Hero 1835

Wooden paddle steamer Hero of Liverpool, built Lomax & Wilson, Liverpool & Tranmere, 1826, 80 x 17 x 7ft, about 100 tons.
Was advertised as serving Douglas from Liverpool in 1827; then Hoylake in 1828. Described as on the Egremont ferry service from 1830. The Egremont[Wallasey] Ferry service was started in 1830 with steamer Loch Eck [built Wood & Ritchie, Port Glasgow, 1829], Hero was advertised as available later in 1830, then John Rigby [built Humble & Hurry 1831] was added in 1831. The service was run as Egremont Steam Ferry [or Packet] Company from 1835.
  Then described as a Mostyn Packet in 1833-4. At that date, paddle steamers were general purpose: used as ferries, on coastal voyages and to tow sailing vessels. There are complaints from Egremont ferry users in 1833 and 1834 of delays caused by one of the two ferries on the service being unavailable since towing or having gone to Mostyn. Dedicated towing companies were only set up at Liverpool from 1836.
Voyage Liverpool to Mostyn [Dee estuary] with machinery and cotton, 6 May 1835, developed leak, towed towards shore by steamers Richmond and then Druid, but sank. Crew saved. Location described as 5 fathoms deep, in Hilbre Swash, ten miles from Wirral shore, near the Floating Light.

[from Gore's Liverpool General Advertiser - Thursday 31 August 1826 -- 5 Oct]: ON SALE and now lying in Tranmere Bay. A STEAM BOAT [not named] Which was launched about three weeks ago. Of the following dimensions:
Length for Measurement 80FT 3 IN
Beam 16 10
Depth 7 (Measures about 105 tons)
The above boat was built under contract, in all of the best materials, and of light draft of water. Apply to the builders LOMAX and WILSON, west side Salthouse Dock..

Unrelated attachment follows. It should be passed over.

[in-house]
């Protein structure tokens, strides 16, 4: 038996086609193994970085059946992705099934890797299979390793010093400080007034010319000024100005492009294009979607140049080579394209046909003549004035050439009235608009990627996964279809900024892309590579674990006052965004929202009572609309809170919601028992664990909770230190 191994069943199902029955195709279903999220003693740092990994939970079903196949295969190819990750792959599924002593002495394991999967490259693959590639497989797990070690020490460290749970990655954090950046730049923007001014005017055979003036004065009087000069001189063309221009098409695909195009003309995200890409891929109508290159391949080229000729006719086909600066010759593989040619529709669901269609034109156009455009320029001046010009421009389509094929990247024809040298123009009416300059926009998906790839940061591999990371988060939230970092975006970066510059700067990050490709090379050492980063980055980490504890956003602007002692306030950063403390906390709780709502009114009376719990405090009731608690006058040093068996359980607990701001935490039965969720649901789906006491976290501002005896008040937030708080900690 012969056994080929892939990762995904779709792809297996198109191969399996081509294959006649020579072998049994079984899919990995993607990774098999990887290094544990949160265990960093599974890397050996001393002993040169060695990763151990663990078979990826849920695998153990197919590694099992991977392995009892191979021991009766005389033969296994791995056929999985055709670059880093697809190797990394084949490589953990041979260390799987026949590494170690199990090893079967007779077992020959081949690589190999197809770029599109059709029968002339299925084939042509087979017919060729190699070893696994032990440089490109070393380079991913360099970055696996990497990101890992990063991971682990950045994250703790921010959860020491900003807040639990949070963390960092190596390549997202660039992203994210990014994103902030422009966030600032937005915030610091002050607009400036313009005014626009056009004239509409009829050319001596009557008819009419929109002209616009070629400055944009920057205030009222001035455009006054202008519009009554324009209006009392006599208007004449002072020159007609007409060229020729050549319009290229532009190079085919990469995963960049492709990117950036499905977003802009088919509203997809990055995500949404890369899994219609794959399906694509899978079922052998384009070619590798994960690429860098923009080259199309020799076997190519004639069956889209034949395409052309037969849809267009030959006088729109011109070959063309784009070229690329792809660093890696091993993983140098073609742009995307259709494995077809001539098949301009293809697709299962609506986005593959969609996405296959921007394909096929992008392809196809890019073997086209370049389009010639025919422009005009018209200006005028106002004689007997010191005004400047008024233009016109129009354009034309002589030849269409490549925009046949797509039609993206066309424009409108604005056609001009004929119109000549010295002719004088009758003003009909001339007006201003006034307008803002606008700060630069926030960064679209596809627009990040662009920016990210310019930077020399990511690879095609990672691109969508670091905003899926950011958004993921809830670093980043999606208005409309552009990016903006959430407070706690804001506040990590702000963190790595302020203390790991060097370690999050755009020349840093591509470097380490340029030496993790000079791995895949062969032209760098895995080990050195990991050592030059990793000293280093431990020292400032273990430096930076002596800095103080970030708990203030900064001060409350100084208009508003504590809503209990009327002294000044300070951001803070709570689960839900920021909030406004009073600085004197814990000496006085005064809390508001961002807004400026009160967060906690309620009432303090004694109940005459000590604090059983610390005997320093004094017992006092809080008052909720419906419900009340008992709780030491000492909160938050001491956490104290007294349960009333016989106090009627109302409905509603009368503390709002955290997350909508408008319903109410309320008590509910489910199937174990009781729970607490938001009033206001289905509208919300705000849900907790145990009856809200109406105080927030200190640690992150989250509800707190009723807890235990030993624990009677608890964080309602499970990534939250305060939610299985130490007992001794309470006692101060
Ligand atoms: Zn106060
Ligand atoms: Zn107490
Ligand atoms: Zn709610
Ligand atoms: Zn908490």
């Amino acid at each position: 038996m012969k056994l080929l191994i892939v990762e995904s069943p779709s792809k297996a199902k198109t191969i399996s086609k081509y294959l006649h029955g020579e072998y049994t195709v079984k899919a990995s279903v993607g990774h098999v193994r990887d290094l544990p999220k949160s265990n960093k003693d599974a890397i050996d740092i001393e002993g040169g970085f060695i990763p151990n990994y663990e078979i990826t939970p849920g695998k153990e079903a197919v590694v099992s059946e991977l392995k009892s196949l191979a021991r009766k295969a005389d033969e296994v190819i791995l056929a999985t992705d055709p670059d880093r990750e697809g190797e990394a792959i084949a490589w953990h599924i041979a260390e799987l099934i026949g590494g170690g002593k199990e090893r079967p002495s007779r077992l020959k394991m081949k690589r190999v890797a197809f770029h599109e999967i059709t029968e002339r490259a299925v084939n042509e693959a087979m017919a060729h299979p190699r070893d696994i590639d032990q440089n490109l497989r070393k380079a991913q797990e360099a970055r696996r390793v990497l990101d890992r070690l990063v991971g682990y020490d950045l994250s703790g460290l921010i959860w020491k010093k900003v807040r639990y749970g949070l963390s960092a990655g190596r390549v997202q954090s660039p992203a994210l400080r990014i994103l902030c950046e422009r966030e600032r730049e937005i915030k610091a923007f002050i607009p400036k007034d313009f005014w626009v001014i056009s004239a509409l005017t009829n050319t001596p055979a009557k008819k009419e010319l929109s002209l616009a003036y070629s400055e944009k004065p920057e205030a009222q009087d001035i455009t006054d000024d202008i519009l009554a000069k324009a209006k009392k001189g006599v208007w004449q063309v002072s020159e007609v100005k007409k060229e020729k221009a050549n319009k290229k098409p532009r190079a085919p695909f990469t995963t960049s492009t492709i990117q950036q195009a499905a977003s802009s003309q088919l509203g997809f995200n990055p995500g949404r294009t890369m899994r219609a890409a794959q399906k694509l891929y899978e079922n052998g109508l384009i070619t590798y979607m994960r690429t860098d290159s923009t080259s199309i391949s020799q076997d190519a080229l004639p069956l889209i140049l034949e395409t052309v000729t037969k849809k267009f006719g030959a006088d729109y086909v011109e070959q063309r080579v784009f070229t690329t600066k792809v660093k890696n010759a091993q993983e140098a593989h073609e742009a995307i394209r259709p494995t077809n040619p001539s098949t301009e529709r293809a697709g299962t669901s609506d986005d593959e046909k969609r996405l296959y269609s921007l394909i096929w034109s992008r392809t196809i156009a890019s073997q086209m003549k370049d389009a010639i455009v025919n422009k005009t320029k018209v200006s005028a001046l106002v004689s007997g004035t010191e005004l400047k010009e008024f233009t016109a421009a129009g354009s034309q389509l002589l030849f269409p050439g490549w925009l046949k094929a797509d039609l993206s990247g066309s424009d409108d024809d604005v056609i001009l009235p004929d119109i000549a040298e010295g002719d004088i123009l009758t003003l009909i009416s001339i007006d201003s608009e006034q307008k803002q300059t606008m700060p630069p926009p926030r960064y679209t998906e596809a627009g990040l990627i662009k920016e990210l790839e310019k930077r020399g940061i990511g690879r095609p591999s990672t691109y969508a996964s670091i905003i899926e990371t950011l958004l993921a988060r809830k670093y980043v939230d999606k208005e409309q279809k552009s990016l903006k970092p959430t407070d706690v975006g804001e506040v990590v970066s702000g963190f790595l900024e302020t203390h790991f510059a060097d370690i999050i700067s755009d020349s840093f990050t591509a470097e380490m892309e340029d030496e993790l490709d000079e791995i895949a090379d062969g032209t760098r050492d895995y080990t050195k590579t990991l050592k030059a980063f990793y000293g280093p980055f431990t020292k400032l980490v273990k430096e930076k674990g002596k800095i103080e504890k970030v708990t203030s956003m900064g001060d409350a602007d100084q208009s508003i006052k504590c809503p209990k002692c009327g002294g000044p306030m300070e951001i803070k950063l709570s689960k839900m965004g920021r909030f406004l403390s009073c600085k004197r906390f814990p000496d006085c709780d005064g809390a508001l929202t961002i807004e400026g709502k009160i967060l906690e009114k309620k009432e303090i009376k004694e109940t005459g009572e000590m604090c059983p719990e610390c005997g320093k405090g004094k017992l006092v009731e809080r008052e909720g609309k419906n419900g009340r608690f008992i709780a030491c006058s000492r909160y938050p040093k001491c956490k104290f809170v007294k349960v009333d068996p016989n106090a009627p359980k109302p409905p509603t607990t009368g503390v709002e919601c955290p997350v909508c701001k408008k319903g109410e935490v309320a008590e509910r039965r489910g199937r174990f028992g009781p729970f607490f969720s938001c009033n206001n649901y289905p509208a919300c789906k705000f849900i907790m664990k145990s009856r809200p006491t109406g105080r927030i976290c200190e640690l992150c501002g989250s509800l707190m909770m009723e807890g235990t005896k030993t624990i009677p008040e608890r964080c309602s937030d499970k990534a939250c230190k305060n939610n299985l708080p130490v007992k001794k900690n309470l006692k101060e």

[from Gore's Liverpool General Advertiser - Thursday 05 July 1827]: ISLE OF MAN STEAM PACKET. The new steam packet HERO, Mark Cosnahan Commander, will sail from George's Dock Pierhead with goods and passengers for Douglas on Sunday Morning the 8th July inst at eight o'clock. The Hero is the only Steam-packet that goes into Douglas harbour, passengers by her will have the advantage of landing on the Pier, and avoiding the danger and inconvenience of boats in the Bay. Her accommodations are commodious and every attention will be paid to the convenience and comfort of passengers. Fare in the cabin 10s 6d. Deck 5s.

[from Liverpool Mercury - Friday 04 July 1828]: HOYLAKE STEAM-PACKET. Regular Conveyance, twice every day, between LIVERPOOL and HOYLAKE - Calling at the MAGAZINES, To take in and land Passengers by the new and elegant Steam Packet HERO. E. EVANS

[from Liverpool Mercury - Friday 30 April 1830]: TO THE PUBLIC. A BOAT will commence plying between Egremont Ferry and the Stairs north side of the entrance into George's Basin, TOMORROW (Saturday) the 1st of May. The owner of the ferry authorises me to state that as soon as the HERO is complete, she will also ply. When that takes place the terms for ferrying will be announced, and the public may depend on the strictest attention to the regulations. At the commencment, the Boat will leave every hour, begining at eight in the morning, and running until dark in the evening. THOMAS WALKER.